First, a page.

GET COZY WITH THIS HEARTY WINTER DISH.
There is a broad perception that Pinot Noir is too delicate for heartier dishes. We think the variety is best served with salmon or poultry—in truth, it’s really dependent on the individual wine, Pinot runs the gamut in terms of its aromatic intensity, structure, and body. When pairing with the variety, all of this should be taken into account. While that’s easier said than done for most of us, there are wines that will effortlessly stand up to hearty stews and braised meat.
Here we’ve paired braised lamb shanks with our 2017 Mistletoe Pinot Noir, one of our more broad-shouldered bottlings (it’s worth mentioning that our Freedom Hill Pinot Noir also fits the bill quite nicely).
FOR THE LAMB SHANKS
4 16-18 ounce lamb shanks
Kosher salt and freshly ground black pepper
2 tablespoons vegetable oil
1 medium Walla Walla sweet onion, finely diced
2 medium carrots, peeled and diced
1 stalk celery, diced
4 cloves garlic, peeled and finely minced
2 tablespoons tomato paste
1-2 tablespoons anchovy paste
1 cup dry red wine that’s not too oaky
1 8 ounce container veal or beef demi-glace
Bouquet garni composed of 5 sprigs thyme, 3 sprigs parsley, 1 sprig rosemary, 1 bay leaf
Fresh, finely chopped parsley for garnish
FOR THE POLENTA
1 cup polenta (we love Golden Pheasant)
4 cups water
1 teaspoon salt
2 tablespoons butter
2 cups whole milk
A 2-3 quart Dutch oven
Preheat oven to 325°.
Pat the lamb shanks dry with a paper towel, then season them generously with salt and pepper.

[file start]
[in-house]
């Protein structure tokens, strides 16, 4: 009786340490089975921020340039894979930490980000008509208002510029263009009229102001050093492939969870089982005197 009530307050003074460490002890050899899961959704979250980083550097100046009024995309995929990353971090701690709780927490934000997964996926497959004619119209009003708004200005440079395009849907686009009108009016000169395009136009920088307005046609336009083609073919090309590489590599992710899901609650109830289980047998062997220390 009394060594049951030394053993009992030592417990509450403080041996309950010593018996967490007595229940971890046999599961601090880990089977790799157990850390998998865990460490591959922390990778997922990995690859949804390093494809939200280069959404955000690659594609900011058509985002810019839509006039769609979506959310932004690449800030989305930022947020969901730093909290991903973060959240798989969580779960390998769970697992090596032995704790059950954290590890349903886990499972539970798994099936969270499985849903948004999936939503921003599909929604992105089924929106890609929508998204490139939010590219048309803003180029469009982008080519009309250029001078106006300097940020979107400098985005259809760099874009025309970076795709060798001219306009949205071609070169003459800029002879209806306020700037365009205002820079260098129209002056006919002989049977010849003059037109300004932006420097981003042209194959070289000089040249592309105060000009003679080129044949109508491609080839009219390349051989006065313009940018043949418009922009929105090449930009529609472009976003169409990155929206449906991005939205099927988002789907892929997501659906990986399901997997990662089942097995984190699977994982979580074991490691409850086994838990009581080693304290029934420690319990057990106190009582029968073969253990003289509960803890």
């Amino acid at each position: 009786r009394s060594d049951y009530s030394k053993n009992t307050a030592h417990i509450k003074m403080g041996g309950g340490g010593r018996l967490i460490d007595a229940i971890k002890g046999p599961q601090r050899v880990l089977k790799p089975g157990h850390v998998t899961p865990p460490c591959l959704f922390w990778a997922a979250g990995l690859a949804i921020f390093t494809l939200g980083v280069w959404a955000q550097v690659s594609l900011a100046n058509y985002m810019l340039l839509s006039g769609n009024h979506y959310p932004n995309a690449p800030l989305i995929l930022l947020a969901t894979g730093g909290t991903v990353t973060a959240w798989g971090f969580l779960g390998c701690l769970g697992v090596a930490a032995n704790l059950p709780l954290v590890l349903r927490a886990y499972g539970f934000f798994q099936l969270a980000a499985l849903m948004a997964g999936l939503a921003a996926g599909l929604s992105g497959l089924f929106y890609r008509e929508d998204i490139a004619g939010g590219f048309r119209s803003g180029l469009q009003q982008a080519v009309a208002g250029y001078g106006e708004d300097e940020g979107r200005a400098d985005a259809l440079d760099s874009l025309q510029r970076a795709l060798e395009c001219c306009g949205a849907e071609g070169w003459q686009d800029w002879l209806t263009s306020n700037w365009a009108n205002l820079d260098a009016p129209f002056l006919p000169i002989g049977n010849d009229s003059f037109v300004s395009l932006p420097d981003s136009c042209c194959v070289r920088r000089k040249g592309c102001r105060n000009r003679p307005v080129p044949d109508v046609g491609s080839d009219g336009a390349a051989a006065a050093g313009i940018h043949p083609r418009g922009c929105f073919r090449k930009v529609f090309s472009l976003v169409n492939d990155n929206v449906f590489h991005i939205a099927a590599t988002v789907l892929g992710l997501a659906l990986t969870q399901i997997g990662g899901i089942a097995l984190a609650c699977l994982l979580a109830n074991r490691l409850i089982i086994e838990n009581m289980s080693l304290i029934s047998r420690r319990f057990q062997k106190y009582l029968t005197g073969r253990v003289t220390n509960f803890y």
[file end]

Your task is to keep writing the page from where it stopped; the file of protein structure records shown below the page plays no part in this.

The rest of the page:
In the Dutch oven, heat the vegetable oil on medium-high heat until it shimmers. Add the lamb shanks, two at a time, and sear until golden brown and set aside.
Add the onions with a pinch of salt and sauté for 5-7 minutes until browned and translucent. Add the celery, carrots, and garlic and cook, stirring frequently, for an additional 3-5 minutes, until fragrant.
Stir in the tomato and anchovy paste, wine, and the demi-glace and stir until the vegetables are evenly coated. Remove the Dutch oven from the heat, and nestle the lamb shanks into the vegetable mixture. Cover the Dutch oven, place it in the oven, and braise for 2 to 2 1/2 hours until the meat has pulled back from the bone and is fall-apart tender.
During the last half hour of braising combine the polenta, water, salt, and butter in a medium-sized pot. Heat to a boil and stir, then reduce the heat to a simmer, uncovered. The polenta will gradually thicken as it absorbs water. (At this point, we stray from the conventional recipe by adding milk)
Add the milk one cup at a time. Stir frequently to keep the polenta from sticking. Add the rest of the milk and continue stirring until the polenta has thickened, we like ours to be roughly the same consistency as mashed potatoes.
Spoon the polenta onto a plate, top with a lamb shank, and the reduced liquid from the dutch oven. Garnish with parsley and serve immediately.